The Museum of Modern Art is in New York City, but the museum of
modernity is in Miami Beach, Fla.
Located in the justly famous Art Deco district of the city, the
recently opened Wolfsonian focuses on the ways in which the
decorative arts reflect European and American efforts to understand
the modern experience. More than 70,000 objects, including posters,
furniture, ceramics, glass, and works on paper, as well as
paintings and sculpture, run the gamut from fine art to articles
used in everyday life.
The name Wolfsonian comes from a playful combination: the name
of its founder, Mitchell Wolfson Jr., and the Smithsonian
Institution in Washington. To heighten the resemblance, "museum" is
not used in the official name.
Indeed, museum may not be the best term for this establishment.
In the fine arts, various avant-garde groups, like the
Expressionists and the Cubists, invented new visual approaches to
painting and sculpture. Their work forms the basis of our
understanding of modern art and the core of modern-art collections.
Nevertheless, the full range of visual responses to the modern
experience has been neglected. What holds the Wolfsonian collection
together is not an aesthetic viewpoint. Instead, the collection
centers on the diverse attempts of designers to interpret and even
direct the vast social, political, and industrial changes that took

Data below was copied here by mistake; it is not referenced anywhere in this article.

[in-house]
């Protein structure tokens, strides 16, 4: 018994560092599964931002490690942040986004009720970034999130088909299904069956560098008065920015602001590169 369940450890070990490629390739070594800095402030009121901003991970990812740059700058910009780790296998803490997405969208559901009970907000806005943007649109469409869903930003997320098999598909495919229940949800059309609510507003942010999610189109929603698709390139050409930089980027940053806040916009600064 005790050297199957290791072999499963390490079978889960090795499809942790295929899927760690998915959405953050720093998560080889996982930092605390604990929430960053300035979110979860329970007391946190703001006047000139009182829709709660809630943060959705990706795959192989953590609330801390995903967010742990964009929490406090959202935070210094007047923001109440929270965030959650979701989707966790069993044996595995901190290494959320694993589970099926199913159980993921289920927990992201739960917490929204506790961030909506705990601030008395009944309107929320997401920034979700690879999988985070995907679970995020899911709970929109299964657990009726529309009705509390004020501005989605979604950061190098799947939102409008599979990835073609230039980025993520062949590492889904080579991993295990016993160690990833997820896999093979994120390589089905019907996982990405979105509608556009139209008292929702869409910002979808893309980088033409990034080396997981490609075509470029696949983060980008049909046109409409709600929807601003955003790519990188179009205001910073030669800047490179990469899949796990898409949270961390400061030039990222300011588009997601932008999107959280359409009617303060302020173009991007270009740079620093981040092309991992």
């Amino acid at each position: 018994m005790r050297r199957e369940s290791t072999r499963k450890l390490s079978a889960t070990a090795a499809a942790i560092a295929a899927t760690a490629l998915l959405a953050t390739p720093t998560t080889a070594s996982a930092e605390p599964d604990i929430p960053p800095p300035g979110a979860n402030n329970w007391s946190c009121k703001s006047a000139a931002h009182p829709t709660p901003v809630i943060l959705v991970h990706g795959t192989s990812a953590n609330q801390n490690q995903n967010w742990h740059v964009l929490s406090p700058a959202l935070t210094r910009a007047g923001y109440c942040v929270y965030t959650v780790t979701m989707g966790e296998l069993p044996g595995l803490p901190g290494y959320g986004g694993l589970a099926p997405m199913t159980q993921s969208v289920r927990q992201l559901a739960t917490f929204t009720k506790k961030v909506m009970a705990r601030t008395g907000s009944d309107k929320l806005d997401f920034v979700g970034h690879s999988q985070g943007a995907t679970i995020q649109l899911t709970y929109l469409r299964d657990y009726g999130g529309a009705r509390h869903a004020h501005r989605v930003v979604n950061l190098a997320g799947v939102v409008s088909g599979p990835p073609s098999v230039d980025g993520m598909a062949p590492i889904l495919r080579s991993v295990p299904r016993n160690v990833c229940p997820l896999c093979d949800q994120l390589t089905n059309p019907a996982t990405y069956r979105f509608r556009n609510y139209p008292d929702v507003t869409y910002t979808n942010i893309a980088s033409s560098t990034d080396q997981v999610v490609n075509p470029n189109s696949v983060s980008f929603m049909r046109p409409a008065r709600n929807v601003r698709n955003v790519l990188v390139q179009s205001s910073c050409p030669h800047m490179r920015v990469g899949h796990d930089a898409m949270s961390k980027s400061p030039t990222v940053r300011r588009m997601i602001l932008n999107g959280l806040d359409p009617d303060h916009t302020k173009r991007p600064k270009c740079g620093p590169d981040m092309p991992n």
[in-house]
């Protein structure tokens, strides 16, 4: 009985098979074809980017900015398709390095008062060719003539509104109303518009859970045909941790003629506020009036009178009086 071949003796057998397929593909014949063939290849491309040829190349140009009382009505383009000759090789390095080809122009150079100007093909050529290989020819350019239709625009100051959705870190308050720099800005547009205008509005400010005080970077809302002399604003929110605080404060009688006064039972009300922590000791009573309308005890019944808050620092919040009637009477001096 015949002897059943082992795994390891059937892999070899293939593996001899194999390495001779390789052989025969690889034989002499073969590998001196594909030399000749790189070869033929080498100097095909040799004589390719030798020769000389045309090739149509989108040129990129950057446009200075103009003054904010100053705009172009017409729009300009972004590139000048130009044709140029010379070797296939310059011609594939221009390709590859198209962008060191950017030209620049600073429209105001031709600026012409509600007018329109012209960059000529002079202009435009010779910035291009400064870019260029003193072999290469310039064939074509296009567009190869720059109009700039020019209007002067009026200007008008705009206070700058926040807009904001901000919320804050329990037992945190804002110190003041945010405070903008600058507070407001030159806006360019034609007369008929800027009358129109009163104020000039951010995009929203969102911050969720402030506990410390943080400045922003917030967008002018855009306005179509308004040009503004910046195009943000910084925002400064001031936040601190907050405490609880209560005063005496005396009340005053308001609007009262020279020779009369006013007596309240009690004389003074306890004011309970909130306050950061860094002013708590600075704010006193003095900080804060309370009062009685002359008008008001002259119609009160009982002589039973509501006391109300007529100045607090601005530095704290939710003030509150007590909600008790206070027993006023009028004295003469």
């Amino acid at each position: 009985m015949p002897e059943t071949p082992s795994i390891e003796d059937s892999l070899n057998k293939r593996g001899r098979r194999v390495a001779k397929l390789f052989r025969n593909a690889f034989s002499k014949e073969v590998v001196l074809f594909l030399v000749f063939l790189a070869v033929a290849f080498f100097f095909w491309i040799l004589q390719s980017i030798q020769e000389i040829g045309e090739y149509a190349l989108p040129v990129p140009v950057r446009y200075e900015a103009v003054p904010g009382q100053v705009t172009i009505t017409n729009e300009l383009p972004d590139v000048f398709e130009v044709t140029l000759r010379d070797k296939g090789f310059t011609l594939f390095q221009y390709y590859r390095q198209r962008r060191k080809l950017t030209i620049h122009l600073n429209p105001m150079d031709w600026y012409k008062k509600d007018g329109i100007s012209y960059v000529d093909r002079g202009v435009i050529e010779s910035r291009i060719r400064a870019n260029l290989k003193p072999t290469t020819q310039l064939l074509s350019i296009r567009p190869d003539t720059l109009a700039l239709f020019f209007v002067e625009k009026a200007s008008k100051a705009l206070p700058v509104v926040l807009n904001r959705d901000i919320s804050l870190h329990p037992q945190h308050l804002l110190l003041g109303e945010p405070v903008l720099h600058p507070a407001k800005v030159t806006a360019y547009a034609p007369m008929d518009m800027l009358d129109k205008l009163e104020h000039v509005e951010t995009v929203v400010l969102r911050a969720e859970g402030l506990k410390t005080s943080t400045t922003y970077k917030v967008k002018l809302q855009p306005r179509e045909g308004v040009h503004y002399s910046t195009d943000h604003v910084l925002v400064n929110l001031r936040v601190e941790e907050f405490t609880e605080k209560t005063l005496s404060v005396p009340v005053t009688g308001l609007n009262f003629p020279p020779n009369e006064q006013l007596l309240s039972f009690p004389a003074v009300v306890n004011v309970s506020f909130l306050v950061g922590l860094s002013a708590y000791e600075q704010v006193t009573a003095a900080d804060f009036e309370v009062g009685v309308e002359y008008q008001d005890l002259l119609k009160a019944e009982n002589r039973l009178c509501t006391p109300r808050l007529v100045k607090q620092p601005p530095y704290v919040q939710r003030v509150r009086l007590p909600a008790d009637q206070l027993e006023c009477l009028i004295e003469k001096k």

place in the late 19th century and the first half of the 20th
Design responses to mass production, communications, and
transportation are central at the Wolfsonian. Posters and
advertising for new inventions like the telephone and the
automobile form the backdrop for furniture, games, and dinner ware.
Intriguing as these individual artifacts are, the Wolfsonian's
mission is not simply to display objects. The museum's goal is to
educate the public about the ways in which objects of design may be
steeped with ideas - and ideologies.
Because the Wolfsonian emphasizes material culture, not high
culture, its educational purpose is doubly broad. While instructing
the general public about the strategies ideas take when they are
incorporated into objects of design, the Wolfsonian must also
educate educators on the importance of material culture.
True to the institution's global scope, the powerful opening
show, "The Arts of Reform and Persuasion, 1885-1945," is now
traveling the United States, with future bookings in Australia, New
Zealand, and Japan. The exhibition clusters design objects in three
chronological sections. The first portion, "Confronting Modernity,"
encompasses the period from 1885 to World War I. …